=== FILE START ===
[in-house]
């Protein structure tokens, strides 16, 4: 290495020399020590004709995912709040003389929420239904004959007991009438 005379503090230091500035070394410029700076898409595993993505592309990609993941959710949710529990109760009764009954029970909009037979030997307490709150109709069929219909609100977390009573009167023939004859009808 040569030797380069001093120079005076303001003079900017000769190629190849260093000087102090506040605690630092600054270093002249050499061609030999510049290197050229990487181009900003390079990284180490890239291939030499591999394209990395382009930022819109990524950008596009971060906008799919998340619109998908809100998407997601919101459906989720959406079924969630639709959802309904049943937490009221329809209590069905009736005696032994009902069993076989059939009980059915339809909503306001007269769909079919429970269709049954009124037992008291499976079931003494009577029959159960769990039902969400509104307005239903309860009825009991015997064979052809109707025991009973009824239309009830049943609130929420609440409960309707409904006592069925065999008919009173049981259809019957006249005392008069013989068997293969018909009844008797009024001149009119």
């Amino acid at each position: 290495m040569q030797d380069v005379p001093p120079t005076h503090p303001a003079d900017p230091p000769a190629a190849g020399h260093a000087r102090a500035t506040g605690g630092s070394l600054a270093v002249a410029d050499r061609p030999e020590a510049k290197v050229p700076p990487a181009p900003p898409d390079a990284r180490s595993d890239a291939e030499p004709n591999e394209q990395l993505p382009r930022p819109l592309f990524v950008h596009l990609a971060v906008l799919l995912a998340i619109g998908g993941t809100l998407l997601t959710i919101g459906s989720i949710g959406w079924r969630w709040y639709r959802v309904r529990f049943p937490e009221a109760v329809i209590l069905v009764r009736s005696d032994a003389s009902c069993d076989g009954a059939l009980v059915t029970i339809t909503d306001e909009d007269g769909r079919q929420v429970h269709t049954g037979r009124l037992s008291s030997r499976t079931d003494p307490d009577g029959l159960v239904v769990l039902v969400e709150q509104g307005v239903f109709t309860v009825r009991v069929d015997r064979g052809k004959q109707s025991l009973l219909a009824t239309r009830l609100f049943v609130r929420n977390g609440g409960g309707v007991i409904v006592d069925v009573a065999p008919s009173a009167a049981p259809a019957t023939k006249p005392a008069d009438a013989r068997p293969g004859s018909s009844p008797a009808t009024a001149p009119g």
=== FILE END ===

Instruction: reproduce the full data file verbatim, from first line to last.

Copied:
[in-house]
């Protein structure tokens, strides 16, 4: 290495020399020590004709995912709040003389929420239904004959007991009438 005379503090230091500035070394410029700076898409595993993505592309990609993941959710949710529990109760009764009954029970909009037979030997307490709150109709069929219909609100977390009573009167023939004859009808 040569030797380069001093120079005076303001003079900017000769190629190849260093000087102090506040605690630092600054270093002249050499061609030999510049290197050229990487181009900003390079990284180490890239291939030499591999394209990395382009930022819109990524950008596009971060906008799919998340619109998908809100998407997601919101459906989720959406079924969630639709959802309904049943937490009221329809209590069905009736005696032994009902069993076989059939009980059915339809909503306001007269769909079919429970269709049954009124037992008291499976079931003494009577029959159960769990039902969400509104307005239903309860009825009991015997064979052809109707025991009973009824239309009830049943609130929420609440409960309707409904006592069925065999008919009173049981259809019957006249005392008069013989068997293969018909009844008797009024001149009119």
């Amino acid at each position: 290495m040569q030797d380069v005379p001093p120079t005076h503090p303001a003079d900017p230091p000769a190629a190849g020399h260093a000087r102090a500035t506040g605690g630092s070394l600054a270093v002249a410029d050499r061609p030999e020590a510049k290197v050229p700076p990487a181009p900003p898409d390079a990284r180490s595993d890239a291939e030499p004709n591999e394209q990395l993505p382009r930022p819109l592309f990524v950008h596009l990609a971060v906008l799919l995912a998340i619109g998908g993941t809100l998407l997601t959710i919101g459906s989720i949710g959406w079924r969630w709040y639709r959802v309904r529990f049943p937490e009221a109760v329809i209590l069905v009764r009736s005696d032994a003389s009902c069993d076989g009954a059939l009980v059915t029970i339809t909503d306001e909009d007269g769909r079919q929420v429970h269709t049954g037979r009124l037992s008291s030997r499976t079931d003494p307490d009577g029959l159960v239904v769990l039902v969400e709150q509104g307005v239903f109709t309860v009825r009991v069929d015997r064979g052809k004959q109707s025991l009973l219909a009824t239309r009830l609100f049943v609130r929420n977390g609440g409960g309707v007991i409904v006592d069925v009573a065999p008919s009173a009167a049981p259809a019957t023939k006249p005392a008069d009438a013989r068997p293969g004859s018909s009844p008797a009808t009024a001149p009119g």